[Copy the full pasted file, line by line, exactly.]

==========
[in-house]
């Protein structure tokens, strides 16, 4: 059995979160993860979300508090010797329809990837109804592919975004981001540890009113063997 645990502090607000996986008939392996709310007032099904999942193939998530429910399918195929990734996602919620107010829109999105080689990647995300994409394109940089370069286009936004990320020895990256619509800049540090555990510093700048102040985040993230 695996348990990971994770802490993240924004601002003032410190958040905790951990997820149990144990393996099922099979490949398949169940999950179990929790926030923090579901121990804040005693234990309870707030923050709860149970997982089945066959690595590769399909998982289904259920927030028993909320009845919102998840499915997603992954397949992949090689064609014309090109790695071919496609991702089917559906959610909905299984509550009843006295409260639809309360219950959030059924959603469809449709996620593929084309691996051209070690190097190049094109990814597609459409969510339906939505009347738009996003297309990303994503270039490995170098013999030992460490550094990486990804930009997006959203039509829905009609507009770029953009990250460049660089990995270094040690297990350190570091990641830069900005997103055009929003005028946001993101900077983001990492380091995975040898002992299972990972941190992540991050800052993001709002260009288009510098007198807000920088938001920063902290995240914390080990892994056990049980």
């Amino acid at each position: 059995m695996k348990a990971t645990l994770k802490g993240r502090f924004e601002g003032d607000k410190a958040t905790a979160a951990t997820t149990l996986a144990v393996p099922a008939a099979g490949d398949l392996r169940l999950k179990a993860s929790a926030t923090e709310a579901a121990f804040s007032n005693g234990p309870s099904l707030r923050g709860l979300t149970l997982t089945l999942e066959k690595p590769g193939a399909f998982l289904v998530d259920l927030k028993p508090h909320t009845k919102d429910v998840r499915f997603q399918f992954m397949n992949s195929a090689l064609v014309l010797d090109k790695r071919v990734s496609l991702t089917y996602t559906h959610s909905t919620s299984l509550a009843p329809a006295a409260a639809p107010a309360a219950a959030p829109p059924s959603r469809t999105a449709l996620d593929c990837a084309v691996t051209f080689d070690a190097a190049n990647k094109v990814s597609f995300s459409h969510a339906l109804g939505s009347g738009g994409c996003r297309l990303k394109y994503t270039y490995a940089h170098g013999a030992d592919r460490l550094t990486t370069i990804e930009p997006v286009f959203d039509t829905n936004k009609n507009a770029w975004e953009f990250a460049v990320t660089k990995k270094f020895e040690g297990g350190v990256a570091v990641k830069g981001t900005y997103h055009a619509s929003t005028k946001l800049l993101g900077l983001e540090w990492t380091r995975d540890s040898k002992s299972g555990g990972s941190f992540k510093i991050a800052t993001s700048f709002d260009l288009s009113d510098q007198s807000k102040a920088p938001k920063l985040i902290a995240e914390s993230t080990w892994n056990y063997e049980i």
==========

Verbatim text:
[in-house]
């Protein structure tokens, strides 16, 4: 059995979160993860979300508090010797329809990837109804592919975004981001540890009113063997 645990502090607000996986008939392996709310007032099904999942193939998530429910399918195929990734996602919620107010829109999105080689990647995300994409394109940089370069286009936004990320020895990256619509800049540090555990510093700048102040985040993230 695996348990990971994770802490993240924004601002003032410190958040905790951990997820149990144990393996099922099979490949398949169940999950179990929790926030923090579901121990804040005693234990309870707030923050709860149970997982089945066959690595590769399909998982289904259920927030028993909320009845919102998840499915997603992954397949992949090689064609014309090109790695071919496609991702089917559906959610909905299984509550009843006295409260639809309360219950959030059924959603469809449709996620593929084309691996051209070690190097190049094109990814597609459409969510339906939505009347738009996003297309990303994503270039490995170098013999030992460490550094990486990804930009997006959203039509829905009609507009770029953009990250460049660089990995270094040690297990350190570091990641830069900005997103055009929003005028946001993101900077983001990492380091995975040898002992299972990972941190992540991050800052993001709002260009288009510098007198807000920088938001920063902290995240914390080990892994056990049980």
């Amino acid at each position: 059995m695996k348990a990971t645990l994770k802490g993240r502090f924004e601002g003032d607000k410190a958040t905790a979160a951990t997820t149990l996986a144990v393996p099922a008939a099979g490949d398949l392996r169940l999950k179990a993860s929790a926030t923090e709310a579901a121990f804040s007032n005693g234990p309870s099904l707030r923050g709860l979300t149970l997982t089945l999942e066959k690595p590769g193939a399909f998982l289904v998530d259920l927030k028993p508090h909320t009845k919102d429910v998840r499915f997603q399918f992954m397949n992949s195929a090689l064609v014309l010797d090109k790695r071919v990734s496609l991702t089917y996602t559906h959610s909905t919620s299984l509550a009843p329809a006295a409260a639809p107010a309360a219950a959030p829109p059924s959603r469809t999105a449709l996620d593929c990837a084309v691996t051209f080689d070690a190097a190049n990647k094109v990814s597609f995300s459409h969510a339906l109804g939505s009347g738009g994409c996003r297309l990303k394109y994503t270039y490995a940089h170098g013999a030992d592919r460490l550094t990486t370069i990804e930009p997006v286009f959203d039509t829905n936004k009609n507009a770029w975004e953009f990250a460049v990320t660089k990995k270094f020895e040690g297990g350190v990256a570091v990641k830069g981001t900005y997103h055009a619509s929003t005028k946001l800049l993101g900077l983001e540090w990492t380091r995975d540890s040898k002992s299972g555990g990972s941190f992540k510093i991050a800052t993001s700048f709002d260009l288009s009113d510098q007198s807000k102040a920088p938001k920063l985040i902290a995240e914390s993230t080990w892994n056990y063997e049980i």